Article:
With 552 horsepower under the hood, the RS 6 Avant is the most extreme station wagon that Audi has ever built. Swedish professional skier Jon Olsson believed that there was room for improvement, so he teamed up with Koenigsegg’s former chief engineer and designed an even more hardcore version of the family hauler.
Olsson’s first order of business was to squeeze more power out of the RS 6’s twin-turbocharged 4.0-liter TFSI V8 engine by making numerous modifications including adding a pair of beefy 18-karat gold anodized turbochargers and a straight-pipe race exhaust system designed by Milltek Sport. All told, the eight cylinder’s output has been bumped to a whopping 950 horsepower if it burns regular pump gas and over 1,000 horsepower if it is fed with high-octane race fuel.
Performance specifications have not been published yet. However, to put the aforementioned figures into perspective, consider that a bone stock RS 6 Avant sprints from zero to 62 mph in about 3.9 seconds, which is faster than a Porsche 911 Carrera GTS.
The wagon sits a lot lower than its regular-production counterpart thanks to a suspension system that has been upgraded with components sourced from Intrax, and the prodigious amount of power generated by the tuned TFSI is kept in check by upgraded Movit brakes on all four corners. Interestingly, Olsson’s RS 6 remains fully street legal – at least in Sweden – in spite of the extensive mechanical modifications and the skier plans on using it as a daily driver.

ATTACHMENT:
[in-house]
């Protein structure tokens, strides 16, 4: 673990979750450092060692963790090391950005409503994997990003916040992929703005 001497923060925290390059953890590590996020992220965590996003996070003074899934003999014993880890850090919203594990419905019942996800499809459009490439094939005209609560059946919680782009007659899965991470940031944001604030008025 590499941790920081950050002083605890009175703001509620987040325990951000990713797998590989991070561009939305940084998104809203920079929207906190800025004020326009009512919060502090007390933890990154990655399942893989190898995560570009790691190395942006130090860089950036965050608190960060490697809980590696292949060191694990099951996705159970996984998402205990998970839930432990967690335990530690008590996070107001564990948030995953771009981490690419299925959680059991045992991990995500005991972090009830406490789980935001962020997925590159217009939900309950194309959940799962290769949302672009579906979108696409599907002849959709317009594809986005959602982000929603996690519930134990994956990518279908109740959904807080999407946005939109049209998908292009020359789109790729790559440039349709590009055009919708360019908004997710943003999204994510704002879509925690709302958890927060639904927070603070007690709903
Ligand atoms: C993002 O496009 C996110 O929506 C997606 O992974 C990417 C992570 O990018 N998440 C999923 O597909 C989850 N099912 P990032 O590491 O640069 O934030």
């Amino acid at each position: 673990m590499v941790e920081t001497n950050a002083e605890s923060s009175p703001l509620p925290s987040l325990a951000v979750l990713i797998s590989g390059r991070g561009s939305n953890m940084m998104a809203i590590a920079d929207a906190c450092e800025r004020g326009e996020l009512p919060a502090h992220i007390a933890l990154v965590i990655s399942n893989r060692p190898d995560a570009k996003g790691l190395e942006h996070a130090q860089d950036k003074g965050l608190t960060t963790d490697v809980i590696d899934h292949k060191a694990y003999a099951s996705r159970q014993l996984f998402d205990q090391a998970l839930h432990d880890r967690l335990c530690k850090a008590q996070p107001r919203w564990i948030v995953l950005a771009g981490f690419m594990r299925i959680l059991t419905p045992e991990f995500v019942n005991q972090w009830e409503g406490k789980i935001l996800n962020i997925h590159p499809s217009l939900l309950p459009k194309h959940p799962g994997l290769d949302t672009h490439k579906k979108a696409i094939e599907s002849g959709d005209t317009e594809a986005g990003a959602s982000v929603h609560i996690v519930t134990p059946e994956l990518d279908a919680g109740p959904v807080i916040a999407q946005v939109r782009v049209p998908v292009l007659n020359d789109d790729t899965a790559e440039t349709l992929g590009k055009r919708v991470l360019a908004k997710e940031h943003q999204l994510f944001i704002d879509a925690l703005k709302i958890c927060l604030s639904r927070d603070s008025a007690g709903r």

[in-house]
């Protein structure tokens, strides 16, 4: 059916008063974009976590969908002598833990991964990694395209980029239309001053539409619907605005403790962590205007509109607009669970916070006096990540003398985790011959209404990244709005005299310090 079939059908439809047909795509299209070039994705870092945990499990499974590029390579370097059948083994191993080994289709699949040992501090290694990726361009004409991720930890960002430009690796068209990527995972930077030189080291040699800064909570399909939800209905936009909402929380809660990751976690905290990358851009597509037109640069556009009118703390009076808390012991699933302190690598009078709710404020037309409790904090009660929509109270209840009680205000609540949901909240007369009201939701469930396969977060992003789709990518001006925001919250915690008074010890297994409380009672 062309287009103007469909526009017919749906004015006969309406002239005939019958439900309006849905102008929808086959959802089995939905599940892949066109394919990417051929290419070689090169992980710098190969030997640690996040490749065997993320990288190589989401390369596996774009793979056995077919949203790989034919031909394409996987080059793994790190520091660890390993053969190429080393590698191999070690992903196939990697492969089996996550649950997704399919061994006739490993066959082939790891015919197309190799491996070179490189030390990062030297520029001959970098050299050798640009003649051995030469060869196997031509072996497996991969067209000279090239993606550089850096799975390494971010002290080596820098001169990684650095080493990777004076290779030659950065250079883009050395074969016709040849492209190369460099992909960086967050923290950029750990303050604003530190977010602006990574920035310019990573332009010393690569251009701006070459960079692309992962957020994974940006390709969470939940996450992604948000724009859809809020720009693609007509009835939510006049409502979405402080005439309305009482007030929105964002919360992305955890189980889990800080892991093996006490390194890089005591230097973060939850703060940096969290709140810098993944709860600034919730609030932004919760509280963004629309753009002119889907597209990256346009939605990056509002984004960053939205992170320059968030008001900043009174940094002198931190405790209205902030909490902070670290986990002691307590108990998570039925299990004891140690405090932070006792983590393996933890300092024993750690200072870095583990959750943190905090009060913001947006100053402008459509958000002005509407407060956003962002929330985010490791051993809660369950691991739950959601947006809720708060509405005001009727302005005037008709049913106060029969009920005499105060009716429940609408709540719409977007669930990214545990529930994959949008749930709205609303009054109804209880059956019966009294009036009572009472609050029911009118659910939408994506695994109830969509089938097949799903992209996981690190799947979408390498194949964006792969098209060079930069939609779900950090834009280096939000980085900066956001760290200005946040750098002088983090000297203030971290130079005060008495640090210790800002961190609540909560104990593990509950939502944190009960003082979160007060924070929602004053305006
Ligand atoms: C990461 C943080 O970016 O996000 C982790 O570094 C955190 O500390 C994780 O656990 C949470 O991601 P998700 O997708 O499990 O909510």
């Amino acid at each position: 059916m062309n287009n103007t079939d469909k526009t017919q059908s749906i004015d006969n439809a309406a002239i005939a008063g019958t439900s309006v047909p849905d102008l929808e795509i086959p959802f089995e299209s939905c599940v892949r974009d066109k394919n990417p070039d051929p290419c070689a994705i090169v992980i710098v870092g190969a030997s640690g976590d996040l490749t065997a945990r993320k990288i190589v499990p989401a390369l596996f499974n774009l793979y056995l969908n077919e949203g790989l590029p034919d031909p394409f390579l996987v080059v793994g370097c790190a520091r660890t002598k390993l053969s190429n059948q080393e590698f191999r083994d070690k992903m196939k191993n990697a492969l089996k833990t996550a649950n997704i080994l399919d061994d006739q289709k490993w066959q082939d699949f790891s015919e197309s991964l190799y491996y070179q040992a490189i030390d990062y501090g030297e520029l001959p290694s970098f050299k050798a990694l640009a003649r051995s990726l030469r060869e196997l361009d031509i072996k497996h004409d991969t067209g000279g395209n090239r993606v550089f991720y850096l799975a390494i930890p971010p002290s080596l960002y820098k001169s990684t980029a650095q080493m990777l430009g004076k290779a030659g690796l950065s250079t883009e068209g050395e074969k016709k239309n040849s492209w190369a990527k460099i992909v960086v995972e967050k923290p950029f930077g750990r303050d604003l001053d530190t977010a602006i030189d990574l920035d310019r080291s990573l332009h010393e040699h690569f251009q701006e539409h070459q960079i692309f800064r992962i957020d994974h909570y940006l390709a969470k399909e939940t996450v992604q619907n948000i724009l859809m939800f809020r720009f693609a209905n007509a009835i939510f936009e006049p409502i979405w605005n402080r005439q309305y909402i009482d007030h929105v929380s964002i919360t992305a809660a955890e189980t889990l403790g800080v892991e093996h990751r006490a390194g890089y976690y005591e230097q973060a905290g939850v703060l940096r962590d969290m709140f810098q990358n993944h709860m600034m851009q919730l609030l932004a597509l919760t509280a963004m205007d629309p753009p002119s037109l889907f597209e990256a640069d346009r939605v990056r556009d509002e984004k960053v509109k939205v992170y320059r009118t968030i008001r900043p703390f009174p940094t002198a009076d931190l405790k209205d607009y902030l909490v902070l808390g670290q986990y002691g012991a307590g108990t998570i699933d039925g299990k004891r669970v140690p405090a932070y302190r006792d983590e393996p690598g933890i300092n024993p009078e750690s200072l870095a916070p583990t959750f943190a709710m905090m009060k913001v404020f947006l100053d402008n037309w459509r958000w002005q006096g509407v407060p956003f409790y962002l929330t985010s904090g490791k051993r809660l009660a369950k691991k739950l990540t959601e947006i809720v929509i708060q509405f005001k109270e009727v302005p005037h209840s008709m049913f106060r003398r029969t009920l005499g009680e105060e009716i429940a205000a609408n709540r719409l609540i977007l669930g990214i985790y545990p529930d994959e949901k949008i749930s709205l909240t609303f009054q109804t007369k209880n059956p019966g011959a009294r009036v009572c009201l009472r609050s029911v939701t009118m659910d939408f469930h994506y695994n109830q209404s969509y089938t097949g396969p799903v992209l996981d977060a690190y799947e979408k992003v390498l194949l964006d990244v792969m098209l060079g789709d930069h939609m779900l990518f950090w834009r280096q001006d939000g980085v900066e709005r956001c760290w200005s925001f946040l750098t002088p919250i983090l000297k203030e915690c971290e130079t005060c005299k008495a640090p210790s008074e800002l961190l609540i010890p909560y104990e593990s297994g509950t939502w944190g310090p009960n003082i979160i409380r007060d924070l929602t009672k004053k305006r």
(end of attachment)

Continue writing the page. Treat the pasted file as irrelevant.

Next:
Visually, the RS 6 screams power thanks to a custom-built body kit inspired by the cars that compete in the Deutsche Tourenwagen Masters (DTM) championship. The front end gains a deep front bumper with a sizable splitter made out of carbon fiber and a blacked-out radiator grille, while the rear end has been upgraded with a roof-mounted spoiler and a huge air diffuser that integrates a pair of oval exhaust outlets. Multi-spoke alloy wheels tucked under carbon fiber fender flares add a finishing touch to the track-inspired look.
When he drives up to the slopes, Olsson can keep the inside of his wagon clean by storing his skies in a clear-coated carbon fiber roof box manufacturer by 56 Nord. The box reportedly took the company over a year to design and build.
Spring is here and the skiing season is quickly coming to an end, meaning that the RS 6 likely won’t see snow until later this year. That doesn’t mean it’s going to sit in a garage, and Jon is planning on driving it in this year’s edition of the Gumball 3000 rally that will run from Stockholm, Sweden, to Las Vegas, Nevada.